Female mechanic, witness to changes in attitude

Story by Staff Sgt. Vicky Spesard, 123rd Airlift Wing Public Affairs

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Tech. Sgt. Patricia Nasby of the 123rd Maintenance Squadron from the 123rd Airlift Wing, Louisville, Kentucky works on the propeller of a C-130, October 13, 2014 at the base . Nasby is the only full time woman mechanic in the shop and has been a member of the Wing for 34 years. She plans to retire in February 2015. (U.S. Air National Guard photo by Staff Sgt. Vicky Spesard)

KENTUCKY AIR NATIONAL GUARD BASE, LOUISVILLE, Ky.-Tearing down the engine of a C-130H, inspecting its parts, then re-assembling again is all in a day’s work for Tech. Sgt. Patricia Nasby, an aircraft engine mechanic for the 123rd Maintenance Squadron from Louisville, Kentucky.

Preparing for retirement in February 2015 after 34 years of service as a member of the 123rd Airlift Wing here, Nasby took some time to reflect on what got her to this point in life, those who helped her along the way, and what her next chapter will be.

Growing up with a heavy equipment operator father and six brothers in Indiana, Nasby always had the idea of working with machinery in some capacity, but kept getting pushed aside to other chores due to her being a woman.

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Tech. Sgt Patricia Nasby of the 123rd Maintenance Squadron from the 123rd Airlift Wing, Louisville, Kentucky examines the engine of a C-130, October 13, 2014 at the base. Nasby has been a mechanic in the Wing for 34 years and plans to retire soon. (U.S. Air National Guard photo by Staff Sgt. Vicky Spesard)

“I signed up to take automotive class in high school (after dropping out of typing class) and was pulled aside only to be told that I shouldn’t do this,” Nasby explained. “The school told me that I would be taking away a job from a man who needed to support his family.”

Echoing the school’s sentiment was Nasby’s mother who was also not in favor of the hands on work that the, now high school graduate, so desired.

“I had wanted to go into the Air Force right out of high school,” Nasby explained. “But my mom talked me out of it. This was a time when women were just starting to take on non-traditional roles in the work place. I had known for a long time that I wanted to be a part of the Air Force, but I followed my mom’s advice instead.”

After going the traditional route of marriage and starting a family, Nasby made the choice to follow her dream of entering the service; five years later than what she had originally planned.

“Although I faced work place challenges here, I truly found my calling when I began working on the afterburners of the F4s,” said the mechanic. “It was great to be able to work with my hands alongside others doing the same thing.”

As the only woman working in the male-dominated maintenance area, work place challenges came right away.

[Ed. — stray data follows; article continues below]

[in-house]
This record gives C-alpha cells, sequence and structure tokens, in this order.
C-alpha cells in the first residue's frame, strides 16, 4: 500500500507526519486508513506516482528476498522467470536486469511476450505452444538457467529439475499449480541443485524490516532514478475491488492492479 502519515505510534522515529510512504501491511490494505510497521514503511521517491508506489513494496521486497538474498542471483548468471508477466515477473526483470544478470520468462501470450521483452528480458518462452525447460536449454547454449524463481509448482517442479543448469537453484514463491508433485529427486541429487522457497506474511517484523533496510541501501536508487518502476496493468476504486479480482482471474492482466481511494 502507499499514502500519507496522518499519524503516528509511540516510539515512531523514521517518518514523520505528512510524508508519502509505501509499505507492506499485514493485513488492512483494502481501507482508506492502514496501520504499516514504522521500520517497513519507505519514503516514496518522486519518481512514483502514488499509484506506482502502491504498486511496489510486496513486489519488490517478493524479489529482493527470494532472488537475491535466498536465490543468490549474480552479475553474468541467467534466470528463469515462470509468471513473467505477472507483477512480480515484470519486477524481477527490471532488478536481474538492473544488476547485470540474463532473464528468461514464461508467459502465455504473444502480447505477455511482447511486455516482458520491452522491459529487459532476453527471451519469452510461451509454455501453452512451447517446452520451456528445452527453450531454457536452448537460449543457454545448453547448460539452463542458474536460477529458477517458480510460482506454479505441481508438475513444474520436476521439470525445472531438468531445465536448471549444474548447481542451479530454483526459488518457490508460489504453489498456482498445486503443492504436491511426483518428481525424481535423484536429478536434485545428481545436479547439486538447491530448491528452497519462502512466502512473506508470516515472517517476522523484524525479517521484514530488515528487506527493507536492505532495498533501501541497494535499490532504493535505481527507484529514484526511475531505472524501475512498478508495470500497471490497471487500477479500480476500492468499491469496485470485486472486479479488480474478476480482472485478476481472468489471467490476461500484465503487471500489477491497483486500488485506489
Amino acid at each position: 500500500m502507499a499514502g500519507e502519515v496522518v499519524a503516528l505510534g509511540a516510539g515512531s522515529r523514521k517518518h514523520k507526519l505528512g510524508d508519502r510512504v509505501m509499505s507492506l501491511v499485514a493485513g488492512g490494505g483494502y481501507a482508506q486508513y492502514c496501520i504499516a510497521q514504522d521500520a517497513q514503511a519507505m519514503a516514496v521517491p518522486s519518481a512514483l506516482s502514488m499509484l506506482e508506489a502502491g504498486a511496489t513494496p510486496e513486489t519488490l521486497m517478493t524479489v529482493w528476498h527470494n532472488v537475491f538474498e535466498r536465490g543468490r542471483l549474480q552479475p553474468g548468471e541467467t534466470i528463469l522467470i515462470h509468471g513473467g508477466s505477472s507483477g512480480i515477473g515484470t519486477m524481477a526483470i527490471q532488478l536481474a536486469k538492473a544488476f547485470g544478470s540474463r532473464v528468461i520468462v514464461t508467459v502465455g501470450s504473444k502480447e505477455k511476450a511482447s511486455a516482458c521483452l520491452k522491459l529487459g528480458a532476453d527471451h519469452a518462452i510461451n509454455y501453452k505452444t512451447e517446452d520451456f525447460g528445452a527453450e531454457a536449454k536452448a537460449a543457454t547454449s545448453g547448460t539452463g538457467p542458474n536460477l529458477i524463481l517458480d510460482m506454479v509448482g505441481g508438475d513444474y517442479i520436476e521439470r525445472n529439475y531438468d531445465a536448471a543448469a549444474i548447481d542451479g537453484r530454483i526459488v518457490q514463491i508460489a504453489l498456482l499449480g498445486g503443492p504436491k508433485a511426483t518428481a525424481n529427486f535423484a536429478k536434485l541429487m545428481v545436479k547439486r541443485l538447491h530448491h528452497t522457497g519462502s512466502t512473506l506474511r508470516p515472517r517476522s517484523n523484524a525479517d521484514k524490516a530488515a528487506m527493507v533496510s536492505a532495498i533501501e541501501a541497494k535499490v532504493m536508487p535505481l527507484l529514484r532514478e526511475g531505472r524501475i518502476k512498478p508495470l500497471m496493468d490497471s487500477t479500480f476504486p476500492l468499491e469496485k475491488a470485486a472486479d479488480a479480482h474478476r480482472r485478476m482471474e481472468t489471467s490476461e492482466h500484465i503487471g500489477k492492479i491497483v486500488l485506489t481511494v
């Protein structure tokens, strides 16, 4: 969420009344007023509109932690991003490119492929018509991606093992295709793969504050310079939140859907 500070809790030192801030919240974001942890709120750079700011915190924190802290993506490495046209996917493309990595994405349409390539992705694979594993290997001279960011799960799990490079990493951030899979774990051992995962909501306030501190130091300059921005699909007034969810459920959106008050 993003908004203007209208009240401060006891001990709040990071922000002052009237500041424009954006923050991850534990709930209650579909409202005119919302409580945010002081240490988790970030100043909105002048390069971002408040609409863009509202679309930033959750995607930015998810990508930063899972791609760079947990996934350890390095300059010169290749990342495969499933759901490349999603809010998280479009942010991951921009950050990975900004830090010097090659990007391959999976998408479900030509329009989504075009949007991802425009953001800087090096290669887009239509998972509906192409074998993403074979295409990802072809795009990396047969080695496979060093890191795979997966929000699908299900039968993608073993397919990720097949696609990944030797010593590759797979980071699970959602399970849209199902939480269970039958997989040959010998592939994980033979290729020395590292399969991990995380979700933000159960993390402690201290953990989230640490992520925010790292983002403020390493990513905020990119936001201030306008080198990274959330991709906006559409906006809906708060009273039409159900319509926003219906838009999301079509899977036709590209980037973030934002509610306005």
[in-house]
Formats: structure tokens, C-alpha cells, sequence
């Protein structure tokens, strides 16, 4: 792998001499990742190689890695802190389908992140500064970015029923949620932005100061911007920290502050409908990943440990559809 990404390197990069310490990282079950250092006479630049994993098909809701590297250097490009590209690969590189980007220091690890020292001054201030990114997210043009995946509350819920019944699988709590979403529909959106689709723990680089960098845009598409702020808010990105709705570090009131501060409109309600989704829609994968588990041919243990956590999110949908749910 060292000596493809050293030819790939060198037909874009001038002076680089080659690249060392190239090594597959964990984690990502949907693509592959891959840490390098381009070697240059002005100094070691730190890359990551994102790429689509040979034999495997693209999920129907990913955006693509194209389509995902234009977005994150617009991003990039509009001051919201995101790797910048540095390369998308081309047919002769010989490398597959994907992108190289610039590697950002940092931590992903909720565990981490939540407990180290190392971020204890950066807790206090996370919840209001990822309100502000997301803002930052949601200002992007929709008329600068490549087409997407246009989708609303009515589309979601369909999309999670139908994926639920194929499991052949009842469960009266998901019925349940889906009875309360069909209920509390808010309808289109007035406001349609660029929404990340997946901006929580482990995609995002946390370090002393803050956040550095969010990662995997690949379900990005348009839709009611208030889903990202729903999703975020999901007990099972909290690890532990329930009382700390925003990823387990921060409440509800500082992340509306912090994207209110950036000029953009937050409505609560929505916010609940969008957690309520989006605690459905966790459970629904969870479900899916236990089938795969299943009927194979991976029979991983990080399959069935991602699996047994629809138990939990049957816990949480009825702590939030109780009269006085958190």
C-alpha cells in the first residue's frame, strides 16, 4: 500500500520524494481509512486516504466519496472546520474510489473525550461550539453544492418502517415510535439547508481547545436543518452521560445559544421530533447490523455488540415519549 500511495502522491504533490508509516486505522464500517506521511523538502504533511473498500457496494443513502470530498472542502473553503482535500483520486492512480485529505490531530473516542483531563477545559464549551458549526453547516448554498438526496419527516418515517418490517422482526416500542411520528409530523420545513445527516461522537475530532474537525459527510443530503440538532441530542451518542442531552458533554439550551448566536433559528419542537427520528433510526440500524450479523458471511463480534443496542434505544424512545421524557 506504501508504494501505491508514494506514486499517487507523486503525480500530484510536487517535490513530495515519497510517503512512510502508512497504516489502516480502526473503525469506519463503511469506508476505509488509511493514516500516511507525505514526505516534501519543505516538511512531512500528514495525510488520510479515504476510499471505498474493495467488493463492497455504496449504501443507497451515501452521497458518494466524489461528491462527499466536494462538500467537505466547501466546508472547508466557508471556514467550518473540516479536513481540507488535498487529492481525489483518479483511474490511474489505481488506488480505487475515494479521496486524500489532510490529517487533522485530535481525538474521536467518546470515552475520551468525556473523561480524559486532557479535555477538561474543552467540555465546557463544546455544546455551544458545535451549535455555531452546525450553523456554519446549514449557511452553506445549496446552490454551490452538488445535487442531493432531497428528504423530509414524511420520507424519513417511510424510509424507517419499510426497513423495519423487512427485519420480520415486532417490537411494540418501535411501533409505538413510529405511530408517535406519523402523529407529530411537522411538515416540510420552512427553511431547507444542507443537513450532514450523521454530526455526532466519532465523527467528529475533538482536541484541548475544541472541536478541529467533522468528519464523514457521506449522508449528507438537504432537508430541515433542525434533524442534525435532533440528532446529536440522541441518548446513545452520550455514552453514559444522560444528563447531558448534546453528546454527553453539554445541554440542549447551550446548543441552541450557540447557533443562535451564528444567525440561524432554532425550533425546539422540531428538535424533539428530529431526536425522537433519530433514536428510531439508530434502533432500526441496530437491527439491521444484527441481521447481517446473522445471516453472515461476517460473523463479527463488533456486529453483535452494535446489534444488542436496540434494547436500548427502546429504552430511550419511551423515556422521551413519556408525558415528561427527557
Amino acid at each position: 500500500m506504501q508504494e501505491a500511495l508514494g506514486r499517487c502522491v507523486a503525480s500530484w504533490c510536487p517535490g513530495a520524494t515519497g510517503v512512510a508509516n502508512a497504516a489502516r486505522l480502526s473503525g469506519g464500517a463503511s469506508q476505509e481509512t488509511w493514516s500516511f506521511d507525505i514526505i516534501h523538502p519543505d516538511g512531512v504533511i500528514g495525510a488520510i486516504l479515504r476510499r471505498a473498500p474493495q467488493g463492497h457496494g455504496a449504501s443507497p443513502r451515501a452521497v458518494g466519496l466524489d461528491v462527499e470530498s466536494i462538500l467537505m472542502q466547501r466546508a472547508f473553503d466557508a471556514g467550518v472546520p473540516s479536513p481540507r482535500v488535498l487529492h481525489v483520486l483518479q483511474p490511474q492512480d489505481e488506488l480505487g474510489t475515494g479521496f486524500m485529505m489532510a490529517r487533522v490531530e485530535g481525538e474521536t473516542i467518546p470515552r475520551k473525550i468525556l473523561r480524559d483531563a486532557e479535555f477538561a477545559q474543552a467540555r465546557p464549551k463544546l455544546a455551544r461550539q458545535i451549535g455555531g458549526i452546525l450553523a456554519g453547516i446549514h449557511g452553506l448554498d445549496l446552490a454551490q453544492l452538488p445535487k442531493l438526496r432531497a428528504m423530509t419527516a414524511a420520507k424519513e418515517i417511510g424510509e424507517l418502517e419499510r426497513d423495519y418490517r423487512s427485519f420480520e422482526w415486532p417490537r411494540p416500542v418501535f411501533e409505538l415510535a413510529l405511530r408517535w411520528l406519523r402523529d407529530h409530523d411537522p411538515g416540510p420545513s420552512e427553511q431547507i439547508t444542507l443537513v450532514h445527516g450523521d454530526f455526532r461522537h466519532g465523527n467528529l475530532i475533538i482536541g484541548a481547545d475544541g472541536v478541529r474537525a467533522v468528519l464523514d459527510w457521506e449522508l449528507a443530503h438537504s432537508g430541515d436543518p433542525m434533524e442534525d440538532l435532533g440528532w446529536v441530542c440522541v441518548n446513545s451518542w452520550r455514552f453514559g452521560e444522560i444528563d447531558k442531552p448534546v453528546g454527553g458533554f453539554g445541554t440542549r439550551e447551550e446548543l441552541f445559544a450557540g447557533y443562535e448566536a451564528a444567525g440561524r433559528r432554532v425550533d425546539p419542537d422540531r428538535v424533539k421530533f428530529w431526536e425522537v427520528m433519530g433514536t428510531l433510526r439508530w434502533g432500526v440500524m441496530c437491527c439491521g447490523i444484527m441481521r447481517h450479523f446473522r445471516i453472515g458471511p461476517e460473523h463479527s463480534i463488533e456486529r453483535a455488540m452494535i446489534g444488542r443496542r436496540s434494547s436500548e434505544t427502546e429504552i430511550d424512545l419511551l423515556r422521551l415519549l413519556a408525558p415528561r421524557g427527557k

“I was assigned to a very tough sergeant when I first got here,” said Nasby. “I think the intent was for him to intimidate me and see how long I would stay. When he saw that I could really do the work, and enjoyed it, he became someone who was glad to have me on his team.”

Changes in attitude came along in time as well as new personnel and aircraft. During her years in the maintenance area, two other female Airmen came and went and the wing transitioned from the F4s to the C-130s.

“Culture in the workplace is so different now than it was when I came into it,” explained Nasby. “Women have taken on much more non-traditional roles in the military and in other jobs. There are many opportunities now that didn’t exist then. More women are deploying and working in overseas environments.”

Indeed the culture change has allowed Nasby to see many parts of the world as she traveled aboard a C-130 to its various destinations. She has deployed to Germany and twice to Afghanistan. But her favorite trip was to the Philippines when the older model C-130s were sold to the country and needed to be delivered.

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Tech. Sgt. Patricia Nasby of the 123rd Maintenance Squadron from the 123rd Airlift Wing, Louisville, Kentucky works as an aircraft engine mechanic at the base . Here, she prepares the tools she will need to repair a C-130. Nasby is the only fulltime woman mechanic in the shop and has been a member of the Wing for 34 years. She plans to retire in February 2015. (U.S. Air National Guard photo by Staff Sgt. Vicky Spesard)

“We ended up landing in so many different places along the way that weren’t planned, it felt like a world tour,” reflected Nasby. “On the return trip on a commercial flight, we had an unexpected layover in Hawaii. It was great!”

Seeing the world and learning the ins and outs of new aircraft have filled Nasby’s days on the job, but outside of the Air Guard, she has been busy as well. The mother of two, grandmother of three and great-grandmother of three, the mechanic plans to hang up her wrench and spend time with her family.

“My mom passed away just before I entered basic training so I have used my extended family a lot to help with my kids,” she explained. “I missed a lot of birthdays and special events.

“But I think my family is very proud of me and of my accomplishments,” said a slightly teary eyed Nasby. “I have worked with really great people here and have great memories, but it’s time to leave this behind and be a grandma.”

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